‘Skins’ stars say they didn’t feel protected during sex scenes

"You look back at it and think: 'Yeah, that was fucked up'"

Skins stars April Pearson and Laya Lewis have opened up about their experiences working on the E4 show, saying that they did not feel protected while filming sex scenes.

During a new interview, Pearson (who played Michelle Richardson on the teen series’ first generation) and Lewis (Liv Malone on the third generation) also discussed being told to “skip meals” amid “pressure” to be slimmer.

Speaking on Pearson’s podcast Are You Michelle from Skins?, Lewis recalled: “I turned 18 right at the beginning of filming, so I just had so many more sex scenes than everyone else.


“My first day was a sex scene. I do think fair enough, we are actors and we are acting, but I think if you want to pluck children out of the street, which is essentially what they were doing to have this authentic on-screen thing going on, there needs to be a bit of help or talk through things, I don’t know. It was just a bit much to be like, bang, day one, here you are.”

Laya Lewis
Laya Lewis. CREDIT: PA Images/Alamy Stock Photo

“I think there’s a difference between being officially old enough and mentally old enough,” Pearson added. “What happens on your 17th or 18th birthday that makes you so different to when you were turning 16 or turning 17? I was having this conversation with my husband and I was saying I do feel like I was too young, I feel like I wasn’t protected.”

Recalling another incident, Lewis explained: “I definitely felt a lot of pressure to be smaller or slimmer. From some of my own internalised stuff from watching the show and also what you were seeing on camera then, which wasn’t as eclectic and different from what we’re seeing now.

“But also from the actual creators or people behind the scenes. There was one point where we were told to skip breakfast, and for dinner we should just eat a jacket potato.

April Pearson
April Pearson. CREDIT: LANDMARK MEDIA/Alamy Stock Photo


“Series six we all had to have a meeting, and we were told to basically skip meals. I was the main one speaking up, and I remember saying, ‘we all look the same as we did last year.’ And I remember so-and-so going, ‘do you Laya? Do you all look the same as you did last year?'”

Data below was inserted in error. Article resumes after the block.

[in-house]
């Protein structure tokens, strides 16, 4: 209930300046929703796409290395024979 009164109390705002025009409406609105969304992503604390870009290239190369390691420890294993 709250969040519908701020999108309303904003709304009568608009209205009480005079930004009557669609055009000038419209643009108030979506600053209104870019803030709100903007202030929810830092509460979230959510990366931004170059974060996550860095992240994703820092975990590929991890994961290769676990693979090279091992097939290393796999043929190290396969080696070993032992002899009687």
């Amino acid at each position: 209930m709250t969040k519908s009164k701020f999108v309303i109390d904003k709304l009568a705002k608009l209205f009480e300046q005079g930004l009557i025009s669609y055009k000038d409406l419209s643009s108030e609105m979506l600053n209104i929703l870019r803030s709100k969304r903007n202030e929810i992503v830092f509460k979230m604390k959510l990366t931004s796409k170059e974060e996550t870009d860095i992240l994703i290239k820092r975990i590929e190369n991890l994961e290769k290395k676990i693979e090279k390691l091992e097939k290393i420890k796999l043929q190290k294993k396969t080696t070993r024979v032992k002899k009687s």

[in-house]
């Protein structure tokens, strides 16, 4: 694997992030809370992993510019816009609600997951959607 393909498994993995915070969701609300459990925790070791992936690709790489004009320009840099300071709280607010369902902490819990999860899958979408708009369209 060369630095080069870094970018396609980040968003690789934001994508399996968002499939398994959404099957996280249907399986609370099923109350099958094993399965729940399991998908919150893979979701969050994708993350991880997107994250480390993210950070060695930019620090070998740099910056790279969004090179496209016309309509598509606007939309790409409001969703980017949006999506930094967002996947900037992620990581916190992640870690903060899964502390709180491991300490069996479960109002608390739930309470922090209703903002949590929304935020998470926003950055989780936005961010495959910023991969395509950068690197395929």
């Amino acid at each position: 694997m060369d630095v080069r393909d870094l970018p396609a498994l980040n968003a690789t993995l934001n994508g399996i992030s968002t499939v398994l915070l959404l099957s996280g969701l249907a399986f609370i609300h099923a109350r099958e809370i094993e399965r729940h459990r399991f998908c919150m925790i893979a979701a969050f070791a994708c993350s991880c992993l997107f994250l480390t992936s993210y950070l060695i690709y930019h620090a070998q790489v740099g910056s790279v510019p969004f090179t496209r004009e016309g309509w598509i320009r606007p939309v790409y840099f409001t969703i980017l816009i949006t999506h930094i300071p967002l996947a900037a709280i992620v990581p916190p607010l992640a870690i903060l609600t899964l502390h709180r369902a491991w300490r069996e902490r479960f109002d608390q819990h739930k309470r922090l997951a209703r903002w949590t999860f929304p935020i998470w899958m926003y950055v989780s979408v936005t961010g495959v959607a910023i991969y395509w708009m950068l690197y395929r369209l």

Lewis continued: “There was also this moment where we each had to, when we were filming – because we had to go to Morocco in the first episode of season six – and we each had to, in a bikini or our swimwear, one-by-one stand in a room with just us and the creator of the show, who was male and a lot older than we were then. We were talking between the ages of 16 and 18. And be told whether we looked good or not, good enough to film in Morocco.

“And the costume asked me to go first because they were like, ‘you’re the most comfortable, and if you go first it will show the other girls that it’s not that bad.’ But it was bad. He said, ‘you look great, Laya, you look great.’ And I will never forget that moment. At the time I thought it was horrible, but I think it’s so much fucking worse now.”

“At the time you’re young and you don’t know any better,” Pearson added. “You don’t really know what to say, to speak out, is this okay. And as with a lot of victims of trauma, you look back at it and think: ‘Yeah, that was fucked up.'”

Skins series 3 cast
Skins series 3 cast. CREDIT: PA Images/Alamy Stock Photo

Responding to the claims, a Channel 4 spokesperson said (via Digital Spy): “It is very concerning to hear of the comments made. We now have a confidential ‘Speak Up’ facility available and widely publicised on our production call sheets for current productions, however, we take all allegations of inappropriate behaviour very seriously and encourage anyone with concerns to come forward.”

A representative for Skins co-creator Bryan Elsley said in a statement to The Sun: “We’re deeply and unambiguously sorry that any cast member was made to feel uncomfortable or inadequately respected in their work during their time on Skins.

“We’re committed to continually evolving safe, trustworthy and enjoyable working conditions for everyone who works in the TV industry.”